General Question

Poser's avatar

Are Americans afraid of freedom?

Asked by Poser (7808points) April 16th, 2009

I grew up in a very patriotic family, being told this was the land of the free. I was led to believe that we are the freest nation on earth.

As I grew up and came to understand the world better, I realized this simply isn’t true. I thought that it was the government’s fault, but now I realize that Americans have elected the government they wanted. Bush wasn’t the first president to severely inhibit the freedoms of Americans. I doubt that Obama will be the last.

I see people who are bitterly critical of people who even suggest that less government intervention in our every day lives is a good thing. And it makes me wonder: what are we so afraid of?

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43 Answers

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asmonet's avatar

I think when you deal with generalizations you run into trouble, it’s true for all generalizations.

Freedom is relative, subjective.

Some are perfectly free, while they may be directed by laws in their everyday life.
People give up others’ definition of freedom for security, stability, whatever. It’s all in how you see it.

I think we’re one of the more ‘free’ countries on Earth.
But it all depends on who you ask. :)

Response moderated
Poser's avatar

I’m sorry, can someone tell me what the fuck is going on here?

asmonet's avatar

Spam script, I’m flagging ignore it, he’ll be banned as soon as mod wakes up. :)

Bluefreedom's avatar

I’m not afraid of freedom at all. On the contrary, I feel fortunate to have certain rights available to me as afforded by the Constitution. In fact, as a military member, I’m willing to thoroughly protect and defend the freedoms that all Americans enjoy. I understand that we may have lost some ground on our privacy and rights due to the Bush presidency and other questionable government intervention but we are still far better off than many other countries in the world who have little or no rights in some cases.

While it is true that the populace elects it’s leaders here in America, we are not responsible for the decisions they make after they take office. We can attempt to have a voice in government and try to push for legislation regarding what we think is best for us but in reality, it is an imperfect system.

I have mixed feelings about less government intervention in our lives. There are pro’s and con’s to everything but if the intervention is done in moderation with the public’s best interests at heart, then I’m fully supportive of it. Unfortunately, you cannot always count on that.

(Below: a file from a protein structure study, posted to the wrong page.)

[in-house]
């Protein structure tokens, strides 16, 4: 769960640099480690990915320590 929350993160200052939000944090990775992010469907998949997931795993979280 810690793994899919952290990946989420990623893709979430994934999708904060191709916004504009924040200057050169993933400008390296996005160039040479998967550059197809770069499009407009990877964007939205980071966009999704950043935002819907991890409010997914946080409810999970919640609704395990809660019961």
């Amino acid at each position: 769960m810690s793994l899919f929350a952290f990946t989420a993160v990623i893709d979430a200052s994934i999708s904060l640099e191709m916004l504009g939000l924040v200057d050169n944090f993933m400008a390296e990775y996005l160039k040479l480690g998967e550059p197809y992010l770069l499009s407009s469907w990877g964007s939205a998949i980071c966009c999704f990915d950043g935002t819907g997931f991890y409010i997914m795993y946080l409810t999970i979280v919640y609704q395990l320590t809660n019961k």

Response moderated
tonedef's avatar

@Poser, it sounds like your question is actually, “Why are people afraid of anarchy?” There are a lot of freedoms that people should not have, such as the freedom to deny someone a job simply for their racial/ethnic background. Sure, you could look at it as, “Those damn libruls taking my civil rights away,” but please point to where in the constitution it’s stipulated that it’s alright to be a hateful douche.

And I think that the idea of Barack Obama stripping us of our precious freedoms is just a Foxmeme. Can you please give an example or two of freedoms that have been stripped from you?

cookieman's avatar

I really like what @carcar had to say. So insightful.

Anyway…Freedom does not equal anarchy. While we can certainly argue about how much the government should be involved in our lives, to suggest they not be involved at all is naive.

Were that to happen, you’d be looking at a real-life Lord if the Flies on a grander scale.

Also, can you cite an example of Obama limiting one if you freedoms?

ubersiren's avatar

Yes. They need to be coddled by a government. They need to feel safe. Even if it means giving certain liberties up, they want to feel like everything is taken care of. It’s like living at home with the parents. Sure you can only use the car when they give permission, but you know dinner will be on the table every night at 6. We say we care about freedom, maybe that’s true a little, but in the end we say to ourselves, “Well, I’m not starving to death and I have a roof over my head, so the government must be taking care of me… I better put my faith in them.” Or, the worst argument I hear (repeatedly), “At least we’re better than North Korea!” Well, gee, isn’t that great! Let’s celebrate our nation being a couple steps up from an oppressive communist dictatorship!

@tonedef: I didn’t see his question as referring to anarchy. Maybe libertarianism, or even a Jeffersonian ideal, but not necessarily anarchy. He said “less” government intervention, not “absence of all government.”

It is alright to be a hateful douche, btw. That’s covered in the 1st amendment. And it’s not just liberals who are taking freedoms. Bush’s administration was the one to grant governmental wiretapping.

Examples of freedoms taken away? Are you kidding?

1. Taking more than like 4 oz of liquid on an airplane. (Bush)
2. Talking privately to my grandma on the phone. (Bush, cont’d by Obama)
3. Running my business in private. (Obama)
4. Having a say on how my money is spent. (every president since W. Wilson)
5. Staking claim on land and building a home. (all presidents since implementation of property tax.
6. Do I need to mention censorship laws?
7. Leaving the country at will (if you move out of the country, your assets are taxed in obscene amounts)
8. I’m afraid our days of internet freedoms are numbered. (Obama)
9. We only have one more political party than N. Korea in which to vote in primary presidential elections
10. I bet the “Don’t tase me, bro!” guy has something to say about limited freedoms.

I can supply more if you’d like. Just let me know.

wundayatta's avatar

I have to wonder what @ubersiren and @Poser think freedom is. It sounds like a mythical world where there are no constraints on anyone, not even gravity. It sounds like an armed dystopia that makes the Wild West look like the height of organized civilization.